Why has no one suggested a "top-down" approach? Because it takes money out of the rich folks' pocketses, preciousss.

mac said...

I've always just clicked on the comment thingie.

I have tried to research this problem, but I'm not having much luck. It seems OK when I do it???

Pliny-the-in-Between said...

GHE - There is a lot of solid work on the bottom up approach, where reform efforts are concentrating on improvements to the actual care delivery models and workflow instead of the payer problems. Unfortunately that isn't getting the press that the top down problems get (payer options, dtc.) If the delivery models are improved costs will be controlled. This is a fact that these studies are showing. Problem is that all these excellent models are highly disruptive and will require more responsibility from the individual.

The model I'm most familiar with is conservatively estimated to cut 3.5+ trillion dollars in 10 years if rolled out nationally. That's in efficiency and waste reductions. The actual delivery model would reduce overall costs by considerably more.

GearHedEd said...

I guess my question should have been

"If health insurance is so expensive, WHY is it so expensive? Is it because not everyone needing health insurance participates, or is it because the providers are more concerned with pleasing the stockholders than providing health insurance?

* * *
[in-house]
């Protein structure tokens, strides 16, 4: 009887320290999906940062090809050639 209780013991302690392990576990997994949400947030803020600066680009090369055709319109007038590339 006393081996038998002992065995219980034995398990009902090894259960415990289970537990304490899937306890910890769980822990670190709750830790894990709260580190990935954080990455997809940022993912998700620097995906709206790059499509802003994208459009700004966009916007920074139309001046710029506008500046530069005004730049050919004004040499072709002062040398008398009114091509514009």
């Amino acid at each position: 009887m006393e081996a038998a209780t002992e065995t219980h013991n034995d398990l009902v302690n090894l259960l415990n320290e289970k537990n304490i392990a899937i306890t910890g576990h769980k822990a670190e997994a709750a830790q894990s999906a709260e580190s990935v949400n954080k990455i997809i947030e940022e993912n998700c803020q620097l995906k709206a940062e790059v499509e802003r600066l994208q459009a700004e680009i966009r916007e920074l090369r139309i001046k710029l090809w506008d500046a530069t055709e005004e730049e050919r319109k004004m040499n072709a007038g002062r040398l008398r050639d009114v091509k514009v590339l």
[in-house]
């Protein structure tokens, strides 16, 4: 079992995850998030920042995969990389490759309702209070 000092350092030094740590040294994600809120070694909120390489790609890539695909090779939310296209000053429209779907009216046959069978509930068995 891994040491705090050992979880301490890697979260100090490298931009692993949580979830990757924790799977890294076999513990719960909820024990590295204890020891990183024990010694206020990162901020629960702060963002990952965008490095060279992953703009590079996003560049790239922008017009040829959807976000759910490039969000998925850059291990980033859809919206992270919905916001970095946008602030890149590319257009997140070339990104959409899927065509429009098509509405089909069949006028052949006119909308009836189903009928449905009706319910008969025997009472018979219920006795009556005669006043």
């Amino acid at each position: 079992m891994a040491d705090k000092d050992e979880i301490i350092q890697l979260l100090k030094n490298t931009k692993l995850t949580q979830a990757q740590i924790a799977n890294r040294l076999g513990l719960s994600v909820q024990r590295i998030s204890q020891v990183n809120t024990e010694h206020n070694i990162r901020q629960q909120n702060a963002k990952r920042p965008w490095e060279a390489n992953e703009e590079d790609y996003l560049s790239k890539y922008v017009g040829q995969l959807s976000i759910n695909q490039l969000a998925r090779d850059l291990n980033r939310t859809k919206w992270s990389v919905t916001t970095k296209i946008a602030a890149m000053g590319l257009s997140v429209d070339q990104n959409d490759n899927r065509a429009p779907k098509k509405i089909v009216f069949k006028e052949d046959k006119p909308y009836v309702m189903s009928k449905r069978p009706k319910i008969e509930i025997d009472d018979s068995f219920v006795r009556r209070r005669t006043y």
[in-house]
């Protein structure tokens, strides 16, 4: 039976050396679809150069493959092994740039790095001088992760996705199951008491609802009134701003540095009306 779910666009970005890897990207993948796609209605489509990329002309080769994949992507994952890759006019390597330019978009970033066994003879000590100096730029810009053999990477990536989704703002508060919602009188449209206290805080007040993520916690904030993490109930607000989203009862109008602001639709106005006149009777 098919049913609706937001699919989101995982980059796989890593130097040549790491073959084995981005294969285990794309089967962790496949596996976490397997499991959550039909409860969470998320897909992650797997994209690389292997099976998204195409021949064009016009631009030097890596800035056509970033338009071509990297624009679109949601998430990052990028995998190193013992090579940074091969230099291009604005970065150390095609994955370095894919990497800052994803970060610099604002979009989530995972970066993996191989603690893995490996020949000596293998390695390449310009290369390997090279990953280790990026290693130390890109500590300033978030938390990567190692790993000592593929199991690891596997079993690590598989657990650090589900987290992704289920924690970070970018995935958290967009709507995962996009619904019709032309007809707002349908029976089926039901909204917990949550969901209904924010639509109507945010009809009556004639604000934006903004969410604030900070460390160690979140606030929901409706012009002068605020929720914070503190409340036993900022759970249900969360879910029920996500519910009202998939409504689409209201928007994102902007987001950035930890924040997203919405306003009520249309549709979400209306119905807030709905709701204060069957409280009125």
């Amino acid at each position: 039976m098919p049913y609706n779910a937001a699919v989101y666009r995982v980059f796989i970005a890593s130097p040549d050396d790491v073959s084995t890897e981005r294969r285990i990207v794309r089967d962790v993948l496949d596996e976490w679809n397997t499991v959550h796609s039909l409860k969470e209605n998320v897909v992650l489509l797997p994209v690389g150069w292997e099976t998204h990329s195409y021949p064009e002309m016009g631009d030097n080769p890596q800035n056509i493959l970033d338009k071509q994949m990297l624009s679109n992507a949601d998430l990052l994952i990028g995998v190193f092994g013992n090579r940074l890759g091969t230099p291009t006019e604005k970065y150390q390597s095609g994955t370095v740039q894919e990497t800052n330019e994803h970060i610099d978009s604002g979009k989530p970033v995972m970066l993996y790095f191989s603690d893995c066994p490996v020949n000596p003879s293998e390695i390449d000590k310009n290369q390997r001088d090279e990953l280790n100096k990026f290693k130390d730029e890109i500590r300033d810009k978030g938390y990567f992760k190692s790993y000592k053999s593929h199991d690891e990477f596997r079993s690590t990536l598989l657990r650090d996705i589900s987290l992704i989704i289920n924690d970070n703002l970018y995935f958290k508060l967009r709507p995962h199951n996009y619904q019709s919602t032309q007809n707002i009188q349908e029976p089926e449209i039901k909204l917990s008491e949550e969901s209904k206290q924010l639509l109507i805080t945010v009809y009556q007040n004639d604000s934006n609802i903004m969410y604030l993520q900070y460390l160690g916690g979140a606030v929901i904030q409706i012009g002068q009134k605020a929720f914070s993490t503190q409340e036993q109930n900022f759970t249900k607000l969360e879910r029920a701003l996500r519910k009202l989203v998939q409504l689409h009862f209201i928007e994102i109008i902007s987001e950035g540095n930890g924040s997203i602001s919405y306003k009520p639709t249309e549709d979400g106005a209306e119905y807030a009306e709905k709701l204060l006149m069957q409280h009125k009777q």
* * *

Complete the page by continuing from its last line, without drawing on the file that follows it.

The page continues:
And if the latter, then how is forcing everyone to participate (including the so-called "public option" for those that can't afford the private insurance) rather than rewriting the rules for the PROVIDERS to get them out of the profit business going to change anything?

Pliny-the-in-Between said...


It's both actually. And the simply reforming the payment structure won't fix the problem or save the money. The delivery mechanism and expectations of healthcare needs to be changed or else it's a waste.

GearHedEd said...

I just have this nagging feeling that it's going to be a horrible mess if the government starts trying to control it, is all.

Anonymous said...

Pliny, you are truly an optimist.

I don't agree with that outlook, but I respect it.

I thought you were on hiatus...

Pliny-the-in-Between said...

I am - but the opportunity to rhyme a ethics in genetics post was too much for me, and the train ride was boring...

Stacy S. said...

I just read that whole thing with "pirate speak" going through my head thanks to your "Talk like a pirate day" reminder on the front page.

Pliny-the-in-Between said...

Stacy you win the prize!